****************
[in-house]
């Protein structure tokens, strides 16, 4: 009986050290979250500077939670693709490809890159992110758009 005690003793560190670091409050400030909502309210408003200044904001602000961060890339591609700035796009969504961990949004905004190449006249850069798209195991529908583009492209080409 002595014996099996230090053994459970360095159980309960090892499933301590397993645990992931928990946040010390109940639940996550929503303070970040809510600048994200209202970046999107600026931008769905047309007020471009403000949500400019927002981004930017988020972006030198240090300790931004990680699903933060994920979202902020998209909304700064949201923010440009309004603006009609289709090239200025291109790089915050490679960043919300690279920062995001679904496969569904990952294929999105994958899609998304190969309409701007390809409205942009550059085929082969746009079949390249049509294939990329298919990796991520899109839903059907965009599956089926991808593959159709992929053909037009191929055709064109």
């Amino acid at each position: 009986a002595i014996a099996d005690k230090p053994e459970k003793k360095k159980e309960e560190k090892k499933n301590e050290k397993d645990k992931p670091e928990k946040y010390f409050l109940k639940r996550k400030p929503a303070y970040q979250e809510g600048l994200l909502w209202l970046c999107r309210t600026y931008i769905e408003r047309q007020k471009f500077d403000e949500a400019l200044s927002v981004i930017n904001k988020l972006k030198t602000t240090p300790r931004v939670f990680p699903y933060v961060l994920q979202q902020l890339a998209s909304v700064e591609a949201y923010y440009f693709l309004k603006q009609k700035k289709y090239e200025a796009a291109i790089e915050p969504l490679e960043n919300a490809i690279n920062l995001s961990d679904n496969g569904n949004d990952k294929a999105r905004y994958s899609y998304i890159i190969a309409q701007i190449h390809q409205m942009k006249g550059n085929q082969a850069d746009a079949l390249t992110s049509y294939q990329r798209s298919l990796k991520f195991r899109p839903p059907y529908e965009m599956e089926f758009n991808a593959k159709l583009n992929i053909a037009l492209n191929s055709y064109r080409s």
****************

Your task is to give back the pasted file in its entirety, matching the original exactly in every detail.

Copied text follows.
[in-house]
């Protein structure tokens, strides 16, 4: 009986050290979250500077939670693709490809890159992110758009 005690003793560190670091409050400030909502309210408003200044904001602000961060890339591609700035796009969504961990949004905004190449006249850069798209195991529908583009492209080409 002595014996099996230090053994459970360095159980309960090892499933301590397993645990992931928990946040010390109940639940996550929503303070970040809510600048994200209202970046999107600026931008769905047309007020471009403000949500400019927002981004930017988020972006030198240090300790931004990680699903933060994920979202902020998209909304700064949201923010440009309004603006009609289709090239200025291109790089915050490679960043919300690279920062995001679904496969569904990952294929999105994958899609998304190969309409701007390809409205942009550059085929082969746009079949390249049509294939990329298919990796991520899109839903059907965009599956089926991808593959159709992929053909037009191929055709064109």
């Amino acid at each position: 009986a002595i014996a099996d005690k230090p053994e459970k003793k360095k159980e309960e560190k090892k499933n301590e050290k397993d645990k992931p670091e928990k946040y010390f409050l109940k639940r996550k400030p929503a303070y970040q979250e809510g600048l994200l909502w209202l970046c999107r309210t600026y931008i769905e408003r047309q007020k471009f500077d403000e949500a400019l200044s927002v981004i930017n904001k988020l972006k030198t602000t240090p300790r931004v939670f990680p699903y933060v961060l994920q979202q902020l890339a998209s909304v700064e591609a949201y923010y440009f693709l309004k603006q009609k700035k289709y090239e200025a796009a291109i790089e915050p969504l490679e960043n919300a490809i690279n920062l995001s961990d679904n496969g569904n949004d990952k294929a999105r905004y994958s899609y998304i890159i190969a309409q701007i190449h390809q409205m942009k006249g550059n085929q082969a850069d746009a079949l390249t992110s049509y294939q990329r798209s298919l990796k991520f195991r899109p839903p059907y529908e965009m599956e089926f758009n991808a593959k159709l583009n992929i053909a037009l492209n191929s055709y064109r080409s």